Organisational networking, strategic change and the family business

Fletcher, D.E., 1997. Organisational networking, strategic change and the family business. PhD, Nottingham Trent University.

10183004.pdf - Published version

Download (45MB) | Preview


This thesis develops and applies a conceptual and methodological approach to the study of strategic change processes within a small family firm. Primary attention is given to a network perspective of organisations which, it is argued, provides the study with a more appropriate conceptual base for investigating the complex ways in which firms organise themselves internally and externally in industrial markets. A network perspective on organisations provides for more sophisticated theorising on strategic change issues and the entrepreneurial capabilities of small firms. Although the approach developed within the thesis is relevant to the study of both large and small organisations, a small family firm provides the empirical focus of this study. Conceptualisations of family businesses are, therefore, also examined. The three main conceptual themes (of networks, strategic change/entrepreneurship and family) are then integrated to form the analytical framework of the thesis.

Most existing network studies conceive of networks as characteristics of organisations or as particular forms of organisation. This study, however, develops a view of organisational networking as a conversational or discursive process through which meanings are shaped and shared within the organisation. This perspective on networking facilitates the study of processes of 'multi-loguing' and conversations that are an expression of the relationships and interactions organisational members have with each other. A network approach is examined from the perspective of both inter and intra-organisational relationships. It is argued that inter and intra-organisational relationships are embedded in and shaped by social relations which become more complex and enmeshing over time. A view of organisational networking is developed which is concerned with investigating interpretations and patterns of meanings as they are inter-subjectively shared and shaped through social relational processes. Emphasis is placed on how collective patterns of meaning (of family, change issues, orientations to work) emerge over time as a result of discursive networking practices. It is argued that collective meanings and actions become institutionalised within the organisation through social relational patterns and the development of a common language.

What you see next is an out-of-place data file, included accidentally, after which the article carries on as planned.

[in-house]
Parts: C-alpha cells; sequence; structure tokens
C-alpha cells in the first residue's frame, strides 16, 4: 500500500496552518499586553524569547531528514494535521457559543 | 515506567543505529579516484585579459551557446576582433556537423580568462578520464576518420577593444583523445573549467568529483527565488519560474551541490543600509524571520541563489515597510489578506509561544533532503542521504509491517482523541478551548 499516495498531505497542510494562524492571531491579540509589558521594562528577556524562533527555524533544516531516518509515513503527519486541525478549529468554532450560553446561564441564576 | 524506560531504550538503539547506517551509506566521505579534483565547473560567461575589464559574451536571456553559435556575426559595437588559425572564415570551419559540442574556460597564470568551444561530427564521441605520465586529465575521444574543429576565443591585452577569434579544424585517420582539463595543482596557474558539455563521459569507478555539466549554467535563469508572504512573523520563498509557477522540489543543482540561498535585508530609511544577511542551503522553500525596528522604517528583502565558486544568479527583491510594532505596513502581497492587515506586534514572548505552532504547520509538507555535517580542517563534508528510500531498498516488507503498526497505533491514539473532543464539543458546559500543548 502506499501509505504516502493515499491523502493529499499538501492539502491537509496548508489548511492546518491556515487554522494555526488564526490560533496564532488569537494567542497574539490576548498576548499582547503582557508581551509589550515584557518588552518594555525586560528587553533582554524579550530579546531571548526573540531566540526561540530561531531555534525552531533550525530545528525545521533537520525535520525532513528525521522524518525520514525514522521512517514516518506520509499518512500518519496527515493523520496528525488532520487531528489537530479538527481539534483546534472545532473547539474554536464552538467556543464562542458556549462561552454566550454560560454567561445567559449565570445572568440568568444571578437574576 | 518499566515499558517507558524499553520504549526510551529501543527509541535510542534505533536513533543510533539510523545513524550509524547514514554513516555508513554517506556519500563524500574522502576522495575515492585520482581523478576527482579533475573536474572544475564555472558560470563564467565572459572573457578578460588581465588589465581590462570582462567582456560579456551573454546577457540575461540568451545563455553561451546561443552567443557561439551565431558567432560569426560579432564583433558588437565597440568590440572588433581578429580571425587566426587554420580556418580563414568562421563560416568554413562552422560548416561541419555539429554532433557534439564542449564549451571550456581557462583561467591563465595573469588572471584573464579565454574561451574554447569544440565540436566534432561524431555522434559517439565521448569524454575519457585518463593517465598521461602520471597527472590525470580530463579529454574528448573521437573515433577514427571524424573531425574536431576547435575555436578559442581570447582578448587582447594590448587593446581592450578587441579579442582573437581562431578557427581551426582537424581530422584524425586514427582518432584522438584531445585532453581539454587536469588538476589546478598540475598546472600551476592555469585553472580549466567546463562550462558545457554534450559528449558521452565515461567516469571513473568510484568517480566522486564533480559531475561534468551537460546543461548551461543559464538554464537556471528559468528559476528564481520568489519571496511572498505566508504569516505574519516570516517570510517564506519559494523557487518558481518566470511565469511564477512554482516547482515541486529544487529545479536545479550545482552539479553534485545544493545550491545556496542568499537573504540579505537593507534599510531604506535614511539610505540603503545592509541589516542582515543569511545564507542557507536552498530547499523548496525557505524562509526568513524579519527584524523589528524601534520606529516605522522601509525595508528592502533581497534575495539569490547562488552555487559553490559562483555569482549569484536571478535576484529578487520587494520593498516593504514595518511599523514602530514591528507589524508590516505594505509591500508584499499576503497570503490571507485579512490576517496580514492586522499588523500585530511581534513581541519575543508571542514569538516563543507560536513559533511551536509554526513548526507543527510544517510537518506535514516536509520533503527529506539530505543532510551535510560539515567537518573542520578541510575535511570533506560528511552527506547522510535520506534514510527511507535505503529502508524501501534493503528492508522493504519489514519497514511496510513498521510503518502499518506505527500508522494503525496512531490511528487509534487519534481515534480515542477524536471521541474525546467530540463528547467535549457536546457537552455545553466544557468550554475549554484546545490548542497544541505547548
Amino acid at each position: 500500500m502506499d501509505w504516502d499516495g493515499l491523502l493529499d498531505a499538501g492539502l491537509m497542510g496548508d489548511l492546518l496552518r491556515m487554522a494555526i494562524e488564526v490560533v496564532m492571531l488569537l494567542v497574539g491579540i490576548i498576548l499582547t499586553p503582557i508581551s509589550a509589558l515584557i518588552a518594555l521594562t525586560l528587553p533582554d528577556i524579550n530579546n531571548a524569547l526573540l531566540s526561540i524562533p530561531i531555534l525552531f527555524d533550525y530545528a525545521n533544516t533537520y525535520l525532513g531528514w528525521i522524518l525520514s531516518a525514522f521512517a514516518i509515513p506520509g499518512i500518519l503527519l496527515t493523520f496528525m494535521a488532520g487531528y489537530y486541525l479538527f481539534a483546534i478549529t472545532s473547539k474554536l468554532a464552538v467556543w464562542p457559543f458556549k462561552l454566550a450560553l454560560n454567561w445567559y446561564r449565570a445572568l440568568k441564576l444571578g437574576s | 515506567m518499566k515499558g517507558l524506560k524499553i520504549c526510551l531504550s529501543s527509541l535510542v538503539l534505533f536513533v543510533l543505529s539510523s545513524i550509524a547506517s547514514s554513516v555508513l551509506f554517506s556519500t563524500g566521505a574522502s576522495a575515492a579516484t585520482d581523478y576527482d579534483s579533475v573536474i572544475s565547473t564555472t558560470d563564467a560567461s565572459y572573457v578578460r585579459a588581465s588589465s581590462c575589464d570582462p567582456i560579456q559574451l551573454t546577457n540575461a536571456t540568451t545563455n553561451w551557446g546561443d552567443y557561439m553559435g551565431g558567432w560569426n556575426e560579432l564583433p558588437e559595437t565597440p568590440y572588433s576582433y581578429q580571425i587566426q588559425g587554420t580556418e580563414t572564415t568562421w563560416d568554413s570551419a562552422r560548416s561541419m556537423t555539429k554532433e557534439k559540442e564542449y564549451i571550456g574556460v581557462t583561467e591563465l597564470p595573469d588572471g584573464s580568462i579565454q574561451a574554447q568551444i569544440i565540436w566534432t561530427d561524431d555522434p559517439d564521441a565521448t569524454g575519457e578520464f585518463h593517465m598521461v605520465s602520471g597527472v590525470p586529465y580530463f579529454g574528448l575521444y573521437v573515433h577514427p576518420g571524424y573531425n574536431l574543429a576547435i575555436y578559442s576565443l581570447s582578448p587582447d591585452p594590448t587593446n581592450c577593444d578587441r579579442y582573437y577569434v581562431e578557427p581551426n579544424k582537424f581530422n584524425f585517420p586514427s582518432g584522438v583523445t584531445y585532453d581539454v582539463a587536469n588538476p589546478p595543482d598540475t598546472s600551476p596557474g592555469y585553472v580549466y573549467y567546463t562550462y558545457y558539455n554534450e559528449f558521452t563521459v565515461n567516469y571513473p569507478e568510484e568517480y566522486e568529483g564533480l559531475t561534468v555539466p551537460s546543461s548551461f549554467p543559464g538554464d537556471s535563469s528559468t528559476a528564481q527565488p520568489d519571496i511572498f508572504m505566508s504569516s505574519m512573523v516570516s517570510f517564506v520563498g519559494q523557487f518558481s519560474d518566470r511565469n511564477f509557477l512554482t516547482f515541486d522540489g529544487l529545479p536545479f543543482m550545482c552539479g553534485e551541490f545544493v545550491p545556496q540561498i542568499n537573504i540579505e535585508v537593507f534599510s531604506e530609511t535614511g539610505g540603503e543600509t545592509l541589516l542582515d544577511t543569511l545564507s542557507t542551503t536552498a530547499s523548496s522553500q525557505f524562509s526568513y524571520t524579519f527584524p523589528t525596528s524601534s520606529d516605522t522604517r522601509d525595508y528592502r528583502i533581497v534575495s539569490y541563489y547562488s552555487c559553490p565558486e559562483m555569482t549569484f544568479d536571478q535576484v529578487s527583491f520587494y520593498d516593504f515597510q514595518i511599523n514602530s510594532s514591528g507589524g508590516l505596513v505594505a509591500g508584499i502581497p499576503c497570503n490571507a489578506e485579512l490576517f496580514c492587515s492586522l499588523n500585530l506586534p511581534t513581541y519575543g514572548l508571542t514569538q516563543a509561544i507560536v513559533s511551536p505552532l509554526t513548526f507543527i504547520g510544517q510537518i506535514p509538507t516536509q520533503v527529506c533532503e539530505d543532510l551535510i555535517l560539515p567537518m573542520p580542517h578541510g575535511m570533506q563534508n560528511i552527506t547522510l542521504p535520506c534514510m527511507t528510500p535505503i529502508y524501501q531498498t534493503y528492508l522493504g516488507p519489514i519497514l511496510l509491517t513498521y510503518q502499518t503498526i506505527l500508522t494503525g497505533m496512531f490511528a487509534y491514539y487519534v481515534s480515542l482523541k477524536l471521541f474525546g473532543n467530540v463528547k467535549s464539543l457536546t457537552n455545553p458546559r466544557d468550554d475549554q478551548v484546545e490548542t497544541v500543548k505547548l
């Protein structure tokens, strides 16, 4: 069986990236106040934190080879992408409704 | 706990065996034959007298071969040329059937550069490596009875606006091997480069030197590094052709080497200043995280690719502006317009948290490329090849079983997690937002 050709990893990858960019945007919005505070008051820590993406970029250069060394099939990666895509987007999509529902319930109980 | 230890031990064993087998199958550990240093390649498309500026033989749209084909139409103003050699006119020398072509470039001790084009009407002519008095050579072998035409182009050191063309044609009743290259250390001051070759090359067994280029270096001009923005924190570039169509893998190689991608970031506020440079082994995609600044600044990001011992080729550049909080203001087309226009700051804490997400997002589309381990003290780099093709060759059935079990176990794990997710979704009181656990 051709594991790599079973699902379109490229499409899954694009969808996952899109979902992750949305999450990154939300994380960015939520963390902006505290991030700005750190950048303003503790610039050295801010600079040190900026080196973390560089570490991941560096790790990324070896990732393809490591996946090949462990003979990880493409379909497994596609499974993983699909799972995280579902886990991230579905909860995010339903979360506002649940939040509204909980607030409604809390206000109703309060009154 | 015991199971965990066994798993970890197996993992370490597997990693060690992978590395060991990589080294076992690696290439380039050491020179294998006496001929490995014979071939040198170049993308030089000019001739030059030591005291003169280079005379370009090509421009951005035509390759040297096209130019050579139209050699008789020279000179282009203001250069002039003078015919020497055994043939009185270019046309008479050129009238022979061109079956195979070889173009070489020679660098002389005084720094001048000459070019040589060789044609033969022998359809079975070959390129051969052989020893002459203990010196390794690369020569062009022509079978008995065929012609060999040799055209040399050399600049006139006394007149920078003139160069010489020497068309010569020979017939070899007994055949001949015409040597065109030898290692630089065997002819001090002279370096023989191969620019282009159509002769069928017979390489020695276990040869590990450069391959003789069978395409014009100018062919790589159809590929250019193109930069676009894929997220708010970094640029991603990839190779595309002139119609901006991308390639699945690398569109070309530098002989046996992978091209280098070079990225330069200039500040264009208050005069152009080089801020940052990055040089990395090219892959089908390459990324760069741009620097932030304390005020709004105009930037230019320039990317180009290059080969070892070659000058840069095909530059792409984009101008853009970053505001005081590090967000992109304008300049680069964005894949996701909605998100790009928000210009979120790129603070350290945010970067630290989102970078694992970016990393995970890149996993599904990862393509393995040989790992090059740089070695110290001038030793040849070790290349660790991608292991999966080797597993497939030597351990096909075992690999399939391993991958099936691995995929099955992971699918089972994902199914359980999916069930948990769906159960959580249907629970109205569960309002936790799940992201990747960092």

A relational view of networking is facilitated by a social constructionist approach. The study is shaped and constructed through interpretive, ethnographic and reflexive inquiry. A case study is constructed around three main themes: family business, strategic change and networking which emerge from field work and close observation of the company over a then-month period. In particular, meanings and interpretations of 'family' and of 'strategic change' are examined in the context of a declining manufacturing company. The ways in which collective patterns of meaning become 'realised' in the shaping of organisational action and practices are emphasised. It is argued that a social constructionist approach yields deeper insights into family, entrepreneurship and strategic change issues through close investigation of social relational processes.

Item Type: Thesis
Creators: Fletcher, D.E.
Date: 1997
ISBN: 9781369313024
Divisions: Schools > Nottingham Business School
Record created by: Jeremy Silvester
Date Added: 28 Aug 2020 13:10
Last Modified: 14 Jun 2023 09:51

Actions (login required)

Edit View Edit View


Views per month over past year


Downloads per month over past year